The structure of a plant community in terms of functional traits can strongly affect community productivity. Two components may contribute to this, community-wide trait means (mass-ratio hypothesis) or community-wide trait variations (diversity hypothesis) across species and individuals. We compared the explanatory power of the two hypotheses for explaining biomass variation among individuals and communities as measures of productivity. We set up experimental communities of tree seedlings that ranged in species richness from 1‒8. We measured...

Diversity of response and effect traits provides complementary information about avian community dynamics linked to ecological function

Lisbeth Hordley, Simon Gillings, Owen Petchey, Joseph Tobias, Thomas Oliver, Lisbeth A. Hordley, Owen L. Petchey, Joseph A. Tobias & Thomas H. Oliver
Functional diversity metrics based on species traits are widely used to investigate ecosystem functioning. In theory, such metrics have different implications depending on whether they are calculated from traits mediating responses to environmental change (response traits) or those regulating function (effect traits), yet trait choice in diversity metrics is rarely scrutinized. Here, we compile effect and response traits for British bird species supplying two key ecological services – seed dispersal and insect predation – to...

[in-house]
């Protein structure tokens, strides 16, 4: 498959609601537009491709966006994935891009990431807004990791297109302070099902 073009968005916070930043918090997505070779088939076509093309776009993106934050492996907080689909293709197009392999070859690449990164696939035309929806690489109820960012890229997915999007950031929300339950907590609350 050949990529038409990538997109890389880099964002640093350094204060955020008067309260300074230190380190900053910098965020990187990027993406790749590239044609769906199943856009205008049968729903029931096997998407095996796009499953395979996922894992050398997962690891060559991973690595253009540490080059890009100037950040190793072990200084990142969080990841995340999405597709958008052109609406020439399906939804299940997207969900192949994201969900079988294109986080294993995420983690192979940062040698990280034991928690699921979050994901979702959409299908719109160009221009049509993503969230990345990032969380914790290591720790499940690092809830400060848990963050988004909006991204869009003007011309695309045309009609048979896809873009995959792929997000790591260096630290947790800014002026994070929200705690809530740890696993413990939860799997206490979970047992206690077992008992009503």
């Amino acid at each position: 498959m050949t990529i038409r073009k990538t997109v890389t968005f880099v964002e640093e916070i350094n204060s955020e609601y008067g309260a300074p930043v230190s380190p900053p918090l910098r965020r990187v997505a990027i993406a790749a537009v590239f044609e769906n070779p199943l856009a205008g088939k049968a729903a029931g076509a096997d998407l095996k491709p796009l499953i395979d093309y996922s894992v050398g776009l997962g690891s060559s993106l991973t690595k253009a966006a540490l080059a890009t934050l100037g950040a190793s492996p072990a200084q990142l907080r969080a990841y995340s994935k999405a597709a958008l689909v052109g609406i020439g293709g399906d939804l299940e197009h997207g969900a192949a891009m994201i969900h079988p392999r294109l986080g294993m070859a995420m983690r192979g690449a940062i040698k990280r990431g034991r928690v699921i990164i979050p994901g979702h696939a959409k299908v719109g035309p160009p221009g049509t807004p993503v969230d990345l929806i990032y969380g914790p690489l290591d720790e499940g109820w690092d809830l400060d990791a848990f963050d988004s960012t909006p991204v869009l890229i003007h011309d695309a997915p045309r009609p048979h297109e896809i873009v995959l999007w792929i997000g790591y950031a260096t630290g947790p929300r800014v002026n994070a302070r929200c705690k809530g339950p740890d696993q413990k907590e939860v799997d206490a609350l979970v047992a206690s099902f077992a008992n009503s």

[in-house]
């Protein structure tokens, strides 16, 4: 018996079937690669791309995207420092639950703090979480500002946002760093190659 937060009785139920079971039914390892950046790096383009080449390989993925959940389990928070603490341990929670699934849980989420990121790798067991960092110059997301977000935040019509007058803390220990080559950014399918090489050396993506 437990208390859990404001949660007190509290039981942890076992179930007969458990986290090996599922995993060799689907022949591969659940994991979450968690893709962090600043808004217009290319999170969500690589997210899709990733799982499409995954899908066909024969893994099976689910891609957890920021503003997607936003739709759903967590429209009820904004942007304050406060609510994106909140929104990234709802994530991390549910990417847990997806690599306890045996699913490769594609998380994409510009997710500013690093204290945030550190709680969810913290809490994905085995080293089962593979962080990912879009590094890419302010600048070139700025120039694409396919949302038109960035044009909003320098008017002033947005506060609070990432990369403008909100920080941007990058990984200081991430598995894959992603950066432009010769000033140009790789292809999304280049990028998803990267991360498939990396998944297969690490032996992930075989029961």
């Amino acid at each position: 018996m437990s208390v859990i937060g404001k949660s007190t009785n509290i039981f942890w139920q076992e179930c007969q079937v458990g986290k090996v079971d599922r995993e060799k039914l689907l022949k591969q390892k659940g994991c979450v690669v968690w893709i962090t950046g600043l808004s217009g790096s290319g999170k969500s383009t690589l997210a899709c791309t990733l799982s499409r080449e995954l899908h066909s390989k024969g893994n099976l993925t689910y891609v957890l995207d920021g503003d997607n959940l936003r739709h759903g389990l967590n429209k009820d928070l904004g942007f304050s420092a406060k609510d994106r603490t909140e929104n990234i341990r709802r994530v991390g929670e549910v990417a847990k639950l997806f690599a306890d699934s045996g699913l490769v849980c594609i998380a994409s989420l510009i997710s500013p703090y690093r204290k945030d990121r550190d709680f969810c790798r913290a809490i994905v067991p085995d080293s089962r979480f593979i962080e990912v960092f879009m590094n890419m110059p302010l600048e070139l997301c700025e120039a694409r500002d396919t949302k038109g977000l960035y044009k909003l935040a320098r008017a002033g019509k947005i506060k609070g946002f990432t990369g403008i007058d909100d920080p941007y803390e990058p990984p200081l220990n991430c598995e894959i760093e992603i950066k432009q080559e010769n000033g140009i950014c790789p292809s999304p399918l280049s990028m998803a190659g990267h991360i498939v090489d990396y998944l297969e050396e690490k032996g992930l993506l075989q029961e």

Data from: Condition-dependent interaction between mating success and competitive fertilization success in Drosophila melanogaster

Alessio N. De Nardo, Jeannine Roy, Sonja H. Sbilordo & Stefan Lüpold
Dietary restriction during development can affect adult body size and condition. In many species, larger (high-condition) males gain higher mating success through male-male competition and female choice, and female condition can affect the extent of both female mate choice and male investment in courtship or ejaculates. However, few studies have examined the joint effects and interplay of male and female condition during both the pre- and the post-copulatory phases of sexual selection. We therefore manipulated...

Adaptation and competition in deteriorating environments

Romana Limberger & Gregor Fussmann